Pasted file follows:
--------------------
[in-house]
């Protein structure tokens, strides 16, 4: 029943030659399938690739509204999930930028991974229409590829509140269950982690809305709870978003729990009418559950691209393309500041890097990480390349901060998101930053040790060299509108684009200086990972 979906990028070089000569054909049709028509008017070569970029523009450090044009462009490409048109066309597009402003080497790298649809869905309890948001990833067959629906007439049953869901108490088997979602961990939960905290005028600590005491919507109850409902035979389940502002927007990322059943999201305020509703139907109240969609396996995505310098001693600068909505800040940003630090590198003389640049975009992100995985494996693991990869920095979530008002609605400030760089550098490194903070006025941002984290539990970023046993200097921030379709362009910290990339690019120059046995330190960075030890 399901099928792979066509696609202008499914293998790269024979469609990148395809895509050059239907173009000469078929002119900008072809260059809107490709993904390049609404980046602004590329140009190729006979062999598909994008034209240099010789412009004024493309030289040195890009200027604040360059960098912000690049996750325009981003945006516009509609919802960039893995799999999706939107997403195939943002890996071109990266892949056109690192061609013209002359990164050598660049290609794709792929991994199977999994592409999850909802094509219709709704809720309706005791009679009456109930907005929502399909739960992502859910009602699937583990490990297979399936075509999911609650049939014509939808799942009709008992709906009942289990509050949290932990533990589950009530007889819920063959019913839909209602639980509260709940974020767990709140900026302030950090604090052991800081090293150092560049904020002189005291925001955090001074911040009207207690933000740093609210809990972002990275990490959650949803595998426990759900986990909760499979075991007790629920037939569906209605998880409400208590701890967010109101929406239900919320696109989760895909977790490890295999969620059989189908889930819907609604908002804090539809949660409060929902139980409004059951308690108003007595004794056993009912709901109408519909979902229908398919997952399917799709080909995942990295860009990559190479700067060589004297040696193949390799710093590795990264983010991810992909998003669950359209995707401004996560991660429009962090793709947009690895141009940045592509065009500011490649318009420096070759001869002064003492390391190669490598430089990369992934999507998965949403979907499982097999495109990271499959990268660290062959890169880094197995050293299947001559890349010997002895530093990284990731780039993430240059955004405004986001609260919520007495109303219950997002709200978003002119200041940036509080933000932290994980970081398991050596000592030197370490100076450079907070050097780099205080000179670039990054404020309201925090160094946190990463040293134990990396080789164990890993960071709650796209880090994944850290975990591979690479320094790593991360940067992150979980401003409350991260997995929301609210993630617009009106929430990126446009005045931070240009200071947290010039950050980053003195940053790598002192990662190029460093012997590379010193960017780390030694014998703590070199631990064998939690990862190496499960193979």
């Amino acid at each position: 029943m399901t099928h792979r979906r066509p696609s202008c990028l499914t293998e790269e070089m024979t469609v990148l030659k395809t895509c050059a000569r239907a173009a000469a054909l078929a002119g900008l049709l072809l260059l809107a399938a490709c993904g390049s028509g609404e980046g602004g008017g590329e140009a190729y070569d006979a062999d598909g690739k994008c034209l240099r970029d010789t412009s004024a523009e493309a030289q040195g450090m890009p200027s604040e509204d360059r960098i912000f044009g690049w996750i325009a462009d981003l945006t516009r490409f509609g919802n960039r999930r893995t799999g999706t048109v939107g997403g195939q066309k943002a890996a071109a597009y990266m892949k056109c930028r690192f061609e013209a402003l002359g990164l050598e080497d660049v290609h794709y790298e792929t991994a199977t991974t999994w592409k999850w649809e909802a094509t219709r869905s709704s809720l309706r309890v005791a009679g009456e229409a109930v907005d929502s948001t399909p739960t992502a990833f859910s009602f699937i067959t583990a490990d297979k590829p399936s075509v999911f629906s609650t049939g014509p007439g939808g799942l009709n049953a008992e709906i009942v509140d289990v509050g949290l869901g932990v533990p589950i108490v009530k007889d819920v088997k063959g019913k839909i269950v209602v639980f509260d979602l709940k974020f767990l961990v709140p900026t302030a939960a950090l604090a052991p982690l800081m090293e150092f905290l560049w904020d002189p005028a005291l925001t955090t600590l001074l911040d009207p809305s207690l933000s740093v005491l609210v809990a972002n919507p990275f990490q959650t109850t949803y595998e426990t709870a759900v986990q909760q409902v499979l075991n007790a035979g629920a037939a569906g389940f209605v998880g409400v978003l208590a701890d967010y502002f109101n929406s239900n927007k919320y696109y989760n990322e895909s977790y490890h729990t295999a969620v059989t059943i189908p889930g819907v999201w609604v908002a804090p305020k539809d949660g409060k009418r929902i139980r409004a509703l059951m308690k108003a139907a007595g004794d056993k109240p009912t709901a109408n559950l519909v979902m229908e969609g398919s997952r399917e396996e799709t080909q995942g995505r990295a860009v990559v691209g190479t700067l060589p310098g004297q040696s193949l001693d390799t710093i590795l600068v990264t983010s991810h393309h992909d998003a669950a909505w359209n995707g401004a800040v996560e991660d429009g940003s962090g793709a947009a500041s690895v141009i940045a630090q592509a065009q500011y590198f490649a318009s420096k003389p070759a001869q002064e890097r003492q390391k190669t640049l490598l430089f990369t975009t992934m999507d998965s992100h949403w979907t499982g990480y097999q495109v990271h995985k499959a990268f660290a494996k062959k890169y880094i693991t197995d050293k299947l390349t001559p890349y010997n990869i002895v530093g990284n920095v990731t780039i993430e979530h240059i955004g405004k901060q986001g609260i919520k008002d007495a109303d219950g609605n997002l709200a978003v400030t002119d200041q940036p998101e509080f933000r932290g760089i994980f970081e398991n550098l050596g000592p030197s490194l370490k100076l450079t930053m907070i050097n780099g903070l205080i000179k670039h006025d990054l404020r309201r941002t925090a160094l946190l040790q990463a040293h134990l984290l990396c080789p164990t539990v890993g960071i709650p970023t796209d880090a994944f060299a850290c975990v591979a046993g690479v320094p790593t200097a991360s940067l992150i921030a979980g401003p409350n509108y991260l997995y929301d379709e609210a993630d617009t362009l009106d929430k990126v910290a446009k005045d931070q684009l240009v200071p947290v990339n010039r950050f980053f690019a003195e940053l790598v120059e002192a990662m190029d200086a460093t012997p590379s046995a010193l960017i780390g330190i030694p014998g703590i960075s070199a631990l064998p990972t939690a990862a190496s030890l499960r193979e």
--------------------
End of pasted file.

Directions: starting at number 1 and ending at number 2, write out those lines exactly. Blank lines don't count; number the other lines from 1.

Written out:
[in-house]
């Protein structure tokens, strides 16, 4: 029943030659399938690739509204999930930028991974229409590829509140269950982690809305709870978003729990009418559950691209393309500041890097990480390349901060998101930053040790060299509108684009200086990972 979906990028070089000569054909049709028509008017070569970029523009450090044009462009490409048109066309597009402003080497790298649809869905309890948001990833067959629906007439049953869901108490088997979602961990939960905290005028600590005491919507109850409902035979389940502002927007990322059943999201305020509703139907109240969609396996995505310098001693600068909505800040940003630090590198003389640049975009992100995985494996693991990869920095979530008002609605400030760089550098490194903070006025941002984290539990970023046993200097921030379709362009910290990339690019120059046995330190960075030890 399901099928792979066509696609202008499914293998790269024979469609990148395809895509050059239907173009000469078929002119900008072809260059809107490709993904390049609404980046602004590329140009190729006979062999598909994008034209240099010789412009004024493309030289040195890009200027604040360059960098912000690049996750325009981003945006516009509609919802960039893995799999999706939107997403195939943002890996071109990266892949056109690192061609013209002359990164050598660049290609794709792929991994199977999994592409999850909802094509219709709704809720309706005791009679009456109930907005929502399909739960992502859910009602699937583990490990297979399936075509999911609650049939014509939808799942009709008992709906009942289990509050949290932990533990589950009530007889819920063959019913839909209602639980509260709940974020767990709140900026302030950090604090052991800081090293150092560049904020002189005291925001955090001074911040009207207690933000740093609210809990972002990275990490959650949803595998426990759900986990909760499979075991007790629920037939569906209605998880409400208590701890967010109101929406239900919320696109989760895909977790490890295999969620059989189908889930819907609604908002804090539809949660409060929902139980409004059951308690108003007595004794056993009912709901109408519909979902229908398919997952399917799709080909995942990295860009990559190479700067060589004297040696193949390799710093590795990264983010991810992909998003669950359209995707401004996560991660429009962090793709947009690895141009940045592509065009500011490649318009420096070759001869002064003492390391190669490598430089990369992934999507998965949403979907499982097999495109990271499959990268660290062959890169880094197995050293299947001559890349010997002895530093990284990731780039993430240059955004405004986001609260919520007495109303219950997002709200978003002119200041940036509080933000932290994980970081398991050596000592030197370490100076450079907070050097780099205080000179670039990054404020309201925090160094946190990463040293134990990396080789164990890993960071709650796209880090994944850290975990591979690479320094790593991360940067992150979980401003409350991260997995929301609210993630617009009106929430990126446009005045931070240009200071947290010039950050980053003195940053790598002192990662190029460093012997590379010193960017780390030694014998703590070199631990064998939690990862190496499960193979």